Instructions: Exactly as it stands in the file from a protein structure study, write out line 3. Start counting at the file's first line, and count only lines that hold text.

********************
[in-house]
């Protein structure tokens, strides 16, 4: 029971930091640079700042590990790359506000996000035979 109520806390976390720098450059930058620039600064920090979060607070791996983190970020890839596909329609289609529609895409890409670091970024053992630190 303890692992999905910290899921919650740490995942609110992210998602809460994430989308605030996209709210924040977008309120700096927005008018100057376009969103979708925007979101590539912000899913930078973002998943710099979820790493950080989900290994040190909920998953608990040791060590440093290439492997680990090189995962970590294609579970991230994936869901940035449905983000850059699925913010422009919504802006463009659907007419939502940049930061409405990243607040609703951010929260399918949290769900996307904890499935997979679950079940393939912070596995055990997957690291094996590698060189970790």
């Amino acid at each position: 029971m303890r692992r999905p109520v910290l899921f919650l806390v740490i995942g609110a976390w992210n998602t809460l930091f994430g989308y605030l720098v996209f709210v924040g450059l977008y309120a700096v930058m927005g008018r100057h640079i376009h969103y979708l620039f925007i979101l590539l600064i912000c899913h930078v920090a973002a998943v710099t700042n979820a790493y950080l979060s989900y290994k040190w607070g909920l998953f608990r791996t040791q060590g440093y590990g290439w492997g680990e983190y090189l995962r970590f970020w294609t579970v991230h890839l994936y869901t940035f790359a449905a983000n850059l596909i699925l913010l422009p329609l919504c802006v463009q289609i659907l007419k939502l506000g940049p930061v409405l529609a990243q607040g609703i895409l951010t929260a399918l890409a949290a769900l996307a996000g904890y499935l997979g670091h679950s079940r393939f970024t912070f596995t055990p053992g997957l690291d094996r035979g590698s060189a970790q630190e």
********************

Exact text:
């Amino acid at each position: 029971m303890r692992r999905p109520v910290l899921f919650l806390v740490i995942g609110a976390w992210n998602t809460l930091f994430g989308y605030l720098v996209f709210v924040g450059l977008y309120a700096v930058m927005g008018r100057h640079i376009h969103y979708l620039f925007i979101l590539l600064i912000c899913h930078v920090a973002a998943v710099t700042n979820a790493y950080l979060s989900y290994k040190w607070g909920l998953f608990r791996t040791q060590g440093y590990g290439w492997g680990e983190y090189l995962r970590f970020w294609t579970v991230h890839l994936y869901t940035f790359a449905a983000n850059l596909i699925l913010l422009p329609l919504c802006v463009q289609i659907l007419k939502l506000g940049p930061v409405l529609a990243q607040g609703i895409l951010t929260a399918l890409a949290a769900l996307a996000g904890y499935l997979g670091h679950s079940r393939f970024t912070f596995t055990p053992g997957l690291d094996r035979g590698s060189a970790q630190e």